An absolutely savage release, dissected bit by bit by vocalist Ethan Harrison.
Great American Ghost have just released their new EP 'Torture World', and it is an absolute behemoth.
A gripping blend of bludgeoning hardcore, frantic metalcore and deliciously desolate atmosphere, the band paint a portrait of a world hanging on by a thread in the most despondently riotous way they could possibly conjure. It's a collection of songs that capture the terror and confusion of society right now in a way that feels as vitally hopeless as it does wonderfully volatile, and feels like the next big step in their quest for utter domination.
To take us through the meaning and the making of the record, vocalist Ethan Harrison had provided some insight. So sit back, relax and what the world crumble around you as you dive in...
"'Torture World' is a piece of music that happened while we were at our lowest. We had no idea when or if this thing we love so much would ever come back, and you can feel that on the EP. I definitely can. There is a thread of hopelessness that runs throughout. For me, those types of emotions always spoke the most deeply. The feelings that resonated to me were always the hardest ones; I hope that these feelings resonate with someone out there and let them know that they aren’t the only one who feels that way sometimes, and that’s okay."
“King”, as we call it, was actually the first song that we wrote for the EP. Like most of the songs we end up releasing as singles, we release it in exactly the same way it was first shown to me by Niko [Gasparrini, Guitarist] and how I wrote it lyrically. With this band, it seems that the songs that mean the most to us just happen without overthinking it.
"The lyrics are some of my favourite I’ve ever gotten the chance to write. They’re about QAnon. People who believe in QAnon are either ignorant of or willfully ignoring the blatant anti-Semitism that defines that entire belief structure. It was my way of being as clear as I could in stating where we stood with anyone that calls themselves a believer of that insanity. We aren’t the band for you."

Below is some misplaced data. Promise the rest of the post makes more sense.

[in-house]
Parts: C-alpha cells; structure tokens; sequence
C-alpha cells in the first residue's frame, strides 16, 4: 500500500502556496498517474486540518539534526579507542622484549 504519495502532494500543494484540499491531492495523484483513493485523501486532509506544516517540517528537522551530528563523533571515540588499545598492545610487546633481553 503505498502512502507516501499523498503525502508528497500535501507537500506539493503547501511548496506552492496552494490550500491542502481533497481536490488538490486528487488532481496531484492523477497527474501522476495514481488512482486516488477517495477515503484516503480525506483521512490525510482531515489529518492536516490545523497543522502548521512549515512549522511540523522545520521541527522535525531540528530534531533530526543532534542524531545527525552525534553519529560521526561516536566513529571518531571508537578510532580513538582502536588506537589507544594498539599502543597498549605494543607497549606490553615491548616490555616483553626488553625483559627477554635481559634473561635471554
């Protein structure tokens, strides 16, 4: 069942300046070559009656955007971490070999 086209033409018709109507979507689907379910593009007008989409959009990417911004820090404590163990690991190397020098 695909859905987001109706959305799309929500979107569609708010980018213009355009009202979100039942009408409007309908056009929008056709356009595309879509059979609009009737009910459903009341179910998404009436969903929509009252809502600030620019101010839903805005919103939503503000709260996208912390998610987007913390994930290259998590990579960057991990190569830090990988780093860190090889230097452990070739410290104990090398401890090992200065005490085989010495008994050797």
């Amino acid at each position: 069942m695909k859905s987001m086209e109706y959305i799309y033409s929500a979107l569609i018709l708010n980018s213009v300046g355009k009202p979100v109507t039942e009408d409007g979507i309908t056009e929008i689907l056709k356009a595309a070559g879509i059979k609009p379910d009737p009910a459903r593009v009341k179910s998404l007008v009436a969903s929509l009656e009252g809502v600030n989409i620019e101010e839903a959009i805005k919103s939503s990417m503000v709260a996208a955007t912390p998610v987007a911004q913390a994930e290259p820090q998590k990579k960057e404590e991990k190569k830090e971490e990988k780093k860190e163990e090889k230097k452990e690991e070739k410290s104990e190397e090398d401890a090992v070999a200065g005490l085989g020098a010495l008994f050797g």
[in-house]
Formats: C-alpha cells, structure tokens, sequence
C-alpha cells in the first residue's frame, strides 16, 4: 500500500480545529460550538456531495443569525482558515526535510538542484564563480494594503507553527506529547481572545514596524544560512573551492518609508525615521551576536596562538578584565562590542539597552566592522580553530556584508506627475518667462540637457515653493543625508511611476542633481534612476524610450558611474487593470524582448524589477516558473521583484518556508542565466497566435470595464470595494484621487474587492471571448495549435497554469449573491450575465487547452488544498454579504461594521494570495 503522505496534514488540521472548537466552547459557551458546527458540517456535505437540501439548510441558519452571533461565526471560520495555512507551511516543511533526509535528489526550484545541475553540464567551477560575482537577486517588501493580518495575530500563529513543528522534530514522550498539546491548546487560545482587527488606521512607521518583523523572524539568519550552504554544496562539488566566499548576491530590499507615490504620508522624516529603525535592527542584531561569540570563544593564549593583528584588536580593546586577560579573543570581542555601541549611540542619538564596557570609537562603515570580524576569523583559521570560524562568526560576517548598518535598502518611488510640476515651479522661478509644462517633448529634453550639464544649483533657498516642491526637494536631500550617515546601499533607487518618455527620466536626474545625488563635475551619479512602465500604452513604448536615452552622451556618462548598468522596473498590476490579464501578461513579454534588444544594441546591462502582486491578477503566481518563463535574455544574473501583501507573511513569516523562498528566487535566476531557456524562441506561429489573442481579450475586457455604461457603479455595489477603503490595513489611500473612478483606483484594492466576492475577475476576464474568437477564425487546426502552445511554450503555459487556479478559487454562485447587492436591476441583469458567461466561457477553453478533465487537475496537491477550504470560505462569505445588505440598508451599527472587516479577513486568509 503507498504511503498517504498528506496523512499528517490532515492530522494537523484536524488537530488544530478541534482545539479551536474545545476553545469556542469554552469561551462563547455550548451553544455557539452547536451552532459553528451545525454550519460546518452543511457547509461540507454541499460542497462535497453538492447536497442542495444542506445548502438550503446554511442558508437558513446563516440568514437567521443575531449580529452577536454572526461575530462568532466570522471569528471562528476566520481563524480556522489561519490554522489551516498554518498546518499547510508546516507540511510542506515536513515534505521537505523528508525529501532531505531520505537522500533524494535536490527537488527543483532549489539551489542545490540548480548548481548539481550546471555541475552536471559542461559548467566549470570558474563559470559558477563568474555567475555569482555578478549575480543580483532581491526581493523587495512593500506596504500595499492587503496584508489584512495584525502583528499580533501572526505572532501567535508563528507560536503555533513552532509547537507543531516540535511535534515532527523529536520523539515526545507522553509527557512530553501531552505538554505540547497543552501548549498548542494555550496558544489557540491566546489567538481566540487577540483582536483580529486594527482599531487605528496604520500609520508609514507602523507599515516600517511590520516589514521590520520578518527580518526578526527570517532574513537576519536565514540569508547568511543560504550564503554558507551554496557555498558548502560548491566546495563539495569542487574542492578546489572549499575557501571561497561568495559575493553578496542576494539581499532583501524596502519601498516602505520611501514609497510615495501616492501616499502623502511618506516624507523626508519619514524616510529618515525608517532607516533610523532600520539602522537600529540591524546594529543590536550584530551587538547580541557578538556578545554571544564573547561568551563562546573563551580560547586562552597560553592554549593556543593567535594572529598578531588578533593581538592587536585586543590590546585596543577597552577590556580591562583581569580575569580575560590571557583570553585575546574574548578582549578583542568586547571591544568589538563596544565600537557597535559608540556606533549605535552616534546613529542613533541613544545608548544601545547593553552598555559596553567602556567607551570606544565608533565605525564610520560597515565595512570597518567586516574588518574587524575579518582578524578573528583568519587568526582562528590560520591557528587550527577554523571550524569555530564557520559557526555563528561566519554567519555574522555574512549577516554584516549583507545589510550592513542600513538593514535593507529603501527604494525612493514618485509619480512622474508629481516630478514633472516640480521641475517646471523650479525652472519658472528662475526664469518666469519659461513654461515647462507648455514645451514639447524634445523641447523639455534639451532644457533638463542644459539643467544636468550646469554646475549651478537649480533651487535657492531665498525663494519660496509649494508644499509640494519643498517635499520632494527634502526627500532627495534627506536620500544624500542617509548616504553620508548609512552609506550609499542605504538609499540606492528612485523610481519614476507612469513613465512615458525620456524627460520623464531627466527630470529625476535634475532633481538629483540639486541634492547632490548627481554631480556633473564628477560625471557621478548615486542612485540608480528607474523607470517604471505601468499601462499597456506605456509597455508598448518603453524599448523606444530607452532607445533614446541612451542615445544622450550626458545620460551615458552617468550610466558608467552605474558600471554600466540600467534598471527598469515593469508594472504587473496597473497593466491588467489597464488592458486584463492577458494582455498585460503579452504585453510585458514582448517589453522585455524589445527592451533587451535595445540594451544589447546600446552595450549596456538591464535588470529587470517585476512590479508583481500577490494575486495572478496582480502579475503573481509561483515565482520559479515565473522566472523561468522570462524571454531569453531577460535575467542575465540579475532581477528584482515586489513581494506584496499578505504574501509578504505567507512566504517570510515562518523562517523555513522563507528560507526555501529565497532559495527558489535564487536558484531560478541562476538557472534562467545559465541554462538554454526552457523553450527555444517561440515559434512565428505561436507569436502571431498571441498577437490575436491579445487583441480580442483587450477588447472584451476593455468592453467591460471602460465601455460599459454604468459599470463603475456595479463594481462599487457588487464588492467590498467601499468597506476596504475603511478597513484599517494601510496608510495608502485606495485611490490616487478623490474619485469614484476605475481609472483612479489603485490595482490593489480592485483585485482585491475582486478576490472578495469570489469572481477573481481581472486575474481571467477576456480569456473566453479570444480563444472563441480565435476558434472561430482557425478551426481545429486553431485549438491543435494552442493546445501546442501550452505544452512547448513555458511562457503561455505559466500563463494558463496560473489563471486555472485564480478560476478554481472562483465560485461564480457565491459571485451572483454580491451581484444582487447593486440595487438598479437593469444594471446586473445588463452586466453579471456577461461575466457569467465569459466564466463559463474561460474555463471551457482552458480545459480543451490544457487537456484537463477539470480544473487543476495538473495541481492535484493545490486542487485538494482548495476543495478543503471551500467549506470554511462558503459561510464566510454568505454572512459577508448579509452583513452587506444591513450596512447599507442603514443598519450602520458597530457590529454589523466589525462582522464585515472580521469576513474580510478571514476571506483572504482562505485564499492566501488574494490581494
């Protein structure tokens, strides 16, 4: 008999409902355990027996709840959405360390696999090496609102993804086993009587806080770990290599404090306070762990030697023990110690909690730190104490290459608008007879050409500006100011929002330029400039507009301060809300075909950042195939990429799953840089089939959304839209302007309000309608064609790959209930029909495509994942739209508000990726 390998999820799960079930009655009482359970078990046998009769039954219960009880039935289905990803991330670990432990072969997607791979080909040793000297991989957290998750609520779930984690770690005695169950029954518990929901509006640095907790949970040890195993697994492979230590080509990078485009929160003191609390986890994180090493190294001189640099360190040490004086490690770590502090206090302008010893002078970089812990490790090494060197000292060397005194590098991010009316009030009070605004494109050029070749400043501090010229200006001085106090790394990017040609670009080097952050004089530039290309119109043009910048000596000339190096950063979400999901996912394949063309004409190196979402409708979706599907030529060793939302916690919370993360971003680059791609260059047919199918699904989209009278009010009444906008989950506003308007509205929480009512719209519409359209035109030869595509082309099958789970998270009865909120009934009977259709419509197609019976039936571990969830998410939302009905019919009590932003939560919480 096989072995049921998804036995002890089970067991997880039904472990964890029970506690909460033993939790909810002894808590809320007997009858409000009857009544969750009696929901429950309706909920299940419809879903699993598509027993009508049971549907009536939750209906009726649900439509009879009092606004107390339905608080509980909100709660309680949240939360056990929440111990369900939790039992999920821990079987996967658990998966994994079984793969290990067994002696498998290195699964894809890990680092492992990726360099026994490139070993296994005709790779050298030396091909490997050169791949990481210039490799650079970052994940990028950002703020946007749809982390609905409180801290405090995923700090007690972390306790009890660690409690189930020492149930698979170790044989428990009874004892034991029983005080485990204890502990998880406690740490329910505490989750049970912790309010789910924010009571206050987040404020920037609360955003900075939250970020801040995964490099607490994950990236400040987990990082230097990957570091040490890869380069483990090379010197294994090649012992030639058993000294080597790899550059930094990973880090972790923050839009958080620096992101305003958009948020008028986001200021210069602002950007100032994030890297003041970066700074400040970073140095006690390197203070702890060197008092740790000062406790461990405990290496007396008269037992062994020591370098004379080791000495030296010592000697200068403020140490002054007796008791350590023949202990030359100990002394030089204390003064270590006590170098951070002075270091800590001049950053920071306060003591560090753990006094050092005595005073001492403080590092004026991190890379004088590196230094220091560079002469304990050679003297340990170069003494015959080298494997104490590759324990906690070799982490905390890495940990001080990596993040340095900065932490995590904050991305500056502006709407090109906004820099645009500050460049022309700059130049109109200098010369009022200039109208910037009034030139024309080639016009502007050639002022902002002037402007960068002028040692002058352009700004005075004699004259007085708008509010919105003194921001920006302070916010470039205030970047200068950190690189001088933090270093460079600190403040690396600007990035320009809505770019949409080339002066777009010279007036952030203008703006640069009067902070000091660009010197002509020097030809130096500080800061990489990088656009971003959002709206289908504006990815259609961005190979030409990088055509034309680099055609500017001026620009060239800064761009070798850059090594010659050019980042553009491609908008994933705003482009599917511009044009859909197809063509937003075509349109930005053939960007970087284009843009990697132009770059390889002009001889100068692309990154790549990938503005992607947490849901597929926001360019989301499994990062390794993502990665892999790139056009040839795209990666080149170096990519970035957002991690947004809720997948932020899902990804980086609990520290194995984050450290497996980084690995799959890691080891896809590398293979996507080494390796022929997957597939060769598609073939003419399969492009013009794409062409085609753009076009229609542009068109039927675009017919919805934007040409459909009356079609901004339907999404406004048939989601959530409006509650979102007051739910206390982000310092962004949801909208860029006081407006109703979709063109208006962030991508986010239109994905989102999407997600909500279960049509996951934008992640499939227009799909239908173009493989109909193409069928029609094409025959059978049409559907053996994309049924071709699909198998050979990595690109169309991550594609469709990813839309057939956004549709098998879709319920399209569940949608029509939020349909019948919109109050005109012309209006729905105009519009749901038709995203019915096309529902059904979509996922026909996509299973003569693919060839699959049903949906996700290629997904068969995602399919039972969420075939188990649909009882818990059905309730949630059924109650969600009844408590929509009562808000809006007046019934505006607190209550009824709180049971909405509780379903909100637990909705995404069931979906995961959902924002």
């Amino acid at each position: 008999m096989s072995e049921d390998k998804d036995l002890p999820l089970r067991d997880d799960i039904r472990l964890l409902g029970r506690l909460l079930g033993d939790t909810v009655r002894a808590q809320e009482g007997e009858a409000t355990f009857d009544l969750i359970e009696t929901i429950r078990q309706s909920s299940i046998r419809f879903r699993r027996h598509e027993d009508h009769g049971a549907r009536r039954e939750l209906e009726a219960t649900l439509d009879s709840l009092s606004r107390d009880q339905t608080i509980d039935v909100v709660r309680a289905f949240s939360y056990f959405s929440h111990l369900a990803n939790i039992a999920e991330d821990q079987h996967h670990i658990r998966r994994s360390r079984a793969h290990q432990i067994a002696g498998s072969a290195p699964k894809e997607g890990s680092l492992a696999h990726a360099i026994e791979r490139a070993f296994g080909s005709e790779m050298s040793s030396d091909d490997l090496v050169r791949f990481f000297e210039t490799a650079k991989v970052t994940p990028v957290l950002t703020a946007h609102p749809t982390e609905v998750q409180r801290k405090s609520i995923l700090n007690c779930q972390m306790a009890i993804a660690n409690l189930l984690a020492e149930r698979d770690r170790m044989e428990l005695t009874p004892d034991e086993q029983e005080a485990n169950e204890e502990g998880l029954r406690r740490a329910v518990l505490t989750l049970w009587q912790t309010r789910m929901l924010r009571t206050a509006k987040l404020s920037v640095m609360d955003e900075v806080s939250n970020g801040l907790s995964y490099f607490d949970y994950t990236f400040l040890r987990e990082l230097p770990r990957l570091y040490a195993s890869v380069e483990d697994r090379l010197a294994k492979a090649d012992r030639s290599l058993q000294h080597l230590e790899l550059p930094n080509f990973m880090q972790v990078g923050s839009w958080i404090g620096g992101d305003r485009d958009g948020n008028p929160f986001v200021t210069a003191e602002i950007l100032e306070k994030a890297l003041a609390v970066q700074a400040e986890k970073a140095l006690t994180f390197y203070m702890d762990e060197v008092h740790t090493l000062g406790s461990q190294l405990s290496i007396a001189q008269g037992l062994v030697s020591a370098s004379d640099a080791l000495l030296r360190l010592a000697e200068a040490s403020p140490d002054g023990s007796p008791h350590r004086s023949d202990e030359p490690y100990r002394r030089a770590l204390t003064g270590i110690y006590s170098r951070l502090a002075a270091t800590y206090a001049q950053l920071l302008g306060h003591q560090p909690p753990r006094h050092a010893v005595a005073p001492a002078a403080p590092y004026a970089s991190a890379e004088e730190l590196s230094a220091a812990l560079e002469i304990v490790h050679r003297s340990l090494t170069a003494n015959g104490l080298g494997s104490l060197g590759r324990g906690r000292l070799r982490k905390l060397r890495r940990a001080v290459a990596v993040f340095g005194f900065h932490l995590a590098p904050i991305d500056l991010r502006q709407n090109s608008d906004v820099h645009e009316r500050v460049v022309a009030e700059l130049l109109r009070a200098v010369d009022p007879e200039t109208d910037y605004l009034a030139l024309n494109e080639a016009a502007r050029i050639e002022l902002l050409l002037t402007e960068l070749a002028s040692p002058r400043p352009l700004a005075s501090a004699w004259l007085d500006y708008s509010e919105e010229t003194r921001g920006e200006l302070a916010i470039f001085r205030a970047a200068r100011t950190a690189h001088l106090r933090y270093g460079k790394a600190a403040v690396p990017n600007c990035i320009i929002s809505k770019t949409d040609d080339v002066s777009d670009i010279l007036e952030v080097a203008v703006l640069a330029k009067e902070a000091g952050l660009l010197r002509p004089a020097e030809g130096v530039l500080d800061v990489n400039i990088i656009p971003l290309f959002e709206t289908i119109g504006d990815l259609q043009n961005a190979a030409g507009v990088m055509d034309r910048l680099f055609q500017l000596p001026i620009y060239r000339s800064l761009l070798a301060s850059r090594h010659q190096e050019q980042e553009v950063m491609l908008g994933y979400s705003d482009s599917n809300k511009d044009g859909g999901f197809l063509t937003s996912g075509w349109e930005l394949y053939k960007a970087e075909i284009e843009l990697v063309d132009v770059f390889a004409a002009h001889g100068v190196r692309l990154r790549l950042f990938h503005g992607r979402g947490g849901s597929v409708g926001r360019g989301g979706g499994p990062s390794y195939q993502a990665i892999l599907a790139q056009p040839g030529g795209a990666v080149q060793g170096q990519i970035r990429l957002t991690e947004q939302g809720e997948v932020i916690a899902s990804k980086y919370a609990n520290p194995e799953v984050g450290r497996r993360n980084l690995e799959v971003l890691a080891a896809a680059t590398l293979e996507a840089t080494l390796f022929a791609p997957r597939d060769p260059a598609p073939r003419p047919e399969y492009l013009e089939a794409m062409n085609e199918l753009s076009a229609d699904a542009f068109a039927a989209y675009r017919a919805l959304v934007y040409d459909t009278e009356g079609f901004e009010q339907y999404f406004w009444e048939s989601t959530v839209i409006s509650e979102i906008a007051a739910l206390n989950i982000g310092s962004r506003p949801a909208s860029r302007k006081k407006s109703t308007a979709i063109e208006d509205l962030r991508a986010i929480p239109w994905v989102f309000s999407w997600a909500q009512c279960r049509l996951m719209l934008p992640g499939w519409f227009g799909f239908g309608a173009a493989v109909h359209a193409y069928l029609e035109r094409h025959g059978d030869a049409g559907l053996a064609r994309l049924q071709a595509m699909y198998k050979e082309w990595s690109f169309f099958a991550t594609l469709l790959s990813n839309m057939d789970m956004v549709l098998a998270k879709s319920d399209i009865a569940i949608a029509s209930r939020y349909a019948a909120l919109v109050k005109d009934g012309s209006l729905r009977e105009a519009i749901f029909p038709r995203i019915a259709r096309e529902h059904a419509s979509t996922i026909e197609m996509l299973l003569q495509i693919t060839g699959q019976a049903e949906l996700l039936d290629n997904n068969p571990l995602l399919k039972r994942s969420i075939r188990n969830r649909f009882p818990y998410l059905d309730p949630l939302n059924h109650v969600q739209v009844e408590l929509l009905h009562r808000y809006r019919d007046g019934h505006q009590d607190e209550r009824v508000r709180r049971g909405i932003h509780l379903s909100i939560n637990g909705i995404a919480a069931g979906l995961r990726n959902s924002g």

“Torture” actually started as a different project entirely. Niko was writing just to write some heavier things, and eventually, he realized that it had become a GAG song. He brought it to us, and we immediately fell in love with it. It has so many cool things that we had never done, and I instantly heard it as a finished song.
"In my head, the middle eight of the song always had [Thy Art Is Murder's] CJ McMahon on it. We don’t think of guest spots beforehand typically, but when you hear it in such a specific spot, you have to go for it. Very grateful to have the friends we do to fulfil that vision. CJ’s voice is just huge."
"This is the song that I never thought would make it onto the EP. We wrote it, and we were like, “Well, that was fun, no chance”. Then I wrote the lyrics, and we were like, “Teah, still no”. Then we were all listening to the pre-production tracks, and Will [Putney] was like, 'This one is sick. This one for sure makes it'. Niko and I just looked at each other in disbelief. So glad it did because it’s one of my favourite songs that we have ever had the chance to make."
DEATH FORGETS NO ONE
"We wrote this song live, which is extremely rare for us. At the height of the pandemic, we got together for three days, and this song is the product of that session. It’s by far the riffiest song on the EP with the broadest range of vocals. Sometimes you just need to try and do all the stuff. Not going to lie, writing this song was very difficult. At first, nothing felt right, so I wrote and wrote until I finally found my subject. I wrote the lyrics about the loss of empathy. Collectively. I feel like people are getting more callous by the minute. It’s something that I have to fight against actively. I don’t want to be without feeling for other people. To me, that’s not a life at all."